Tim O’Reilly, head of O’Reilly Media, kicked off the Web 2.0 Expo in San Francisco with mixture of optimism about the web’s future and sober recognition of the weak economy.
Under the theme “the power of less,” O’Reilly said that times are tough, but he said he is encouraged that the web is getting smarter and will increasingly be driven by sensors that deliver useful information. He noted, for instance, that a plant can now send you a Twitter message when it needs water. And a new web site can tell you what appliance you just turned on — and how much electricity is using — based on the unique electrical signature of the device, as measured through the electrical grid.
O’Reilly’s tempered tone seems appropriate. The expo floor wasn’t that crowded and the environment at the show seems much different from a year ago, when there were more attendees (somewhere around 8,500). The show folks tell me they expect about 8,000 to attend over the week. There are a few thousand people in the room listening to the keynotes. But clearly there aren’t as many exhibitors, parties or attendees. Last year’s expo was pretty sober, thanks to the collapse of Bear Stearns. But it’s even more sober now.
If the ebullience of Web 2.0 has come to an end, what will take its place? O’Reilly said it would be a bunch of things, including the semantic web, virtual reality, the social web, and the mobile web.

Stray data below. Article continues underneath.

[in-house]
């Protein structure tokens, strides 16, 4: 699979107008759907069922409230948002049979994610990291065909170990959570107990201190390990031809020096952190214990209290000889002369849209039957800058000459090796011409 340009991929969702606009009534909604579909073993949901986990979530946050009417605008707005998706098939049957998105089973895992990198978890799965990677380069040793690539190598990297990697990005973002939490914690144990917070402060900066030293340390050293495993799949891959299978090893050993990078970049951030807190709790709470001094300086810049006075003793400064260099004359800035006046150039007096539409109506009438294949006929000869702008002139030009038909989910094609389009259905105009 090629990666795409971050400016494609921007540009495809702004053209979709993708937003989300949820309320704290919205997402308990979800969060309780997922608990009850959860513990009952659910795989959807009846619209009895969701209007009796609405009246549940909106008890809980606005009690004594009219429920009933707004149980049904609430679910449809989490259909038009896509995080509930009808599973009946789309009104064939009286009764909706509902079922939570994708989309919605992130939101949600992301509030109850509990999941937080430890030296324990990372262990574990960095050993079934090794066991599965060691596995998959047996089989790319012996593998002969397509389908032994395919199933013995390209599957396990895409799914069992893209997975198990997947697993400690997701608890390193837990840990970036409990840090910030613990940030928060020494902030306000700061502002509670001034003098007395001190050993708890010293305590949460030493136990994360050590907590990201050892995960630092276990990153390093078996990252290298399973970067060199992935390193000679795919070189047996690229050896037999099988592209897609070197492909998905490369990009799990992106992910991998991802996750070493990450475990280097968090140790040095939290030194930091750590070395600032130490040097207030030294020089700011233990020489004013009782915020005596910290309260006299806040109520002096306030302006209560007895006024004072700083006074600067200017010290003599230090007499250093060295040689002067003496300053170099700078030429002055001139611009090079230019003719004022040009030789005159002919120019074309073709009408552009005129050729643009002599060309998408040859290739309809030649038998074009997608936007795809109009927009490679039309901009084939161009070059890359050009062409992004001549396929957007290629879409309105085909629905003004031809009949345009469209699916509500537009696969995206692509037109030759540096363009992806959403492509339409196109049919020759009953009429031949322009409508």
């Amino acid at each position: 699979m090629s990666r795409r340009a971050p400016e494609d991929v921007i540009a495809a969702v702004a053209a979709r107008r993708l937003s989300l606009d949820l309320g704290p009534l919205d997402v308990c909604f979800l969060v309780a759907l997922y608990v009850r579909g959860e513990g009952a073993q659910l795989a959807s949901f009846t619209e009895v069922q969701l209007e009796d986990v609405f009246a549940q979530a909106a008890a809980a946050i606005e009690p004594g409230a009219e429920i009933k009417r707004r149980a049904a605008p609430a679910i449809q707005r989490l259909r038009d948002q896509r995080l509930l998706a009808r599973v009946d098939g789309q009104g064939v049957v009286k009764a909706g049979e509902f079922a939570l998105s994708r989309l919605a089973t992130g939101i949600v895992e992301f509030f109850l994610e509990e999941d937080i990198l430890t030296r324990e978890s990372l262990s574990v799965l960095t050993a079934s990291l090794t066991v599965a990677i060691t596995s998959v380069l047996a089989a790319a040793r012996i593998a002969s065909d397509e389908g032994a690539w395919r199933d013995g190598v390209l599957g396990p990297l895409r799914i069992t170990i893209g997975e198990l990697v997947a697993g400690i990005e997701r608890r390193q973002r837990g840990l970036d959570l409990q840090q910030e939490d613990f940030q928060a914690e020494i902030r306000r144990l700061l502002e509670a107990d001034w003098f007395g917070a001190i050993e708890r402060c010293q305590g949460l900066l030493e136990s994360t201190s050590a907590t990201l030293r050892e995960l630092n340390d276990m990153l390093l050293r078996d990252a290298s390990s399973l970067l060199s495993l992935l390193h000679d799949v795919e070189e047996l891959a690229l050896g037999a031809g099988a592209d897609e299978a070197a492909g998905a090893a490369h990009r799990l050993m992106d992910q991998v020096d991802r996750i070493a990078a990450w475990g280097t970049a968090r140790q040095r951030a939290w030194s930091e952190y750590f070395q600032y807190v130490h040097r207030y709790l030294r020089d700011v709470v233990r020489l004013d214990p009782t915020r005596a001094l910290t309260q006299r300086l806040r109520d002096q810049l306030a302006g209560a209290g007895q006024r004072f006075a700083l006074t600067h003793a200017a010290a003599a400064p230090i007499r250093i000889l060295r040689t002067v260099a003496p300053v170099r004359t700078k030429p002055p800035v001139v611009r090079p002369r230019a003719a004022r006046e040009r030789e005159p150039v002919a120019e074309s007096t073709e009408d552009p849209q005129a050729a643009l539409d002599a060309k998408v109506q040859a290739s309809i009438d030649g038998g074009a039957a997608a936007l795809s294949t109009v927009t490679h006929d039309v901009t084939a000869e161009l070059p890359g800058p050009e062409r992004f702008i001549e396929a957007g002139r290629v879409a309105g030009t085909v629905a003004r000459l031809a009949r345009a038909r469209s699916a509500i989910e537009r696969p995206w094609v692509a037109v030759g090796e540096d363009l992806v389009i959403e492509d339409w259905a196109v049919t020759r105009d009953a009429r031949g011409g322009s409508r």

O’Reilly said that he himself is a lot more cautious now because the collapse of the financial system showed that collective intelligence doesn’t always work. It was an epic fail, he said. The lesson when it comes to the web, he said, is that we need to “create more value than we capture.”
Stephen Elop, president of Microsoft’s business division, had a fireside chat with O’Reilly. They meandered over a lot of ground, but there were interesting tidbits. Elop noted that rich applications such as Facebook running on iPhones have become very popular.
Asked if Microsoft Office would run on the iPhone, Elop said, “stay tuned.” Elop said that Microsoft is documenting all of its software and wants to be “the most interoperable company on the planet.” He also said there is a “free,” ad-supported version of Microsoft Office coming for the web. He said that Microsoft is moving forward with such business models even though they aren’t completely proven as revenue generators.
The day’s final speaker was Mark Carges, eBay‘s Vice President of Platform and Chief Technology Officer of Marketplaces, who spoke about his company’s platforms for third-party developers — the platform for marketplaces, with its just-announced ability to add applications to the eBay site itself, and the forthcoming PayPal platform. Carges noted that unlike most platforms where the business opportunities may be unclear, there are obvious ways to make money on eBay: “We are set up for you to take a cut, and I hope you will.”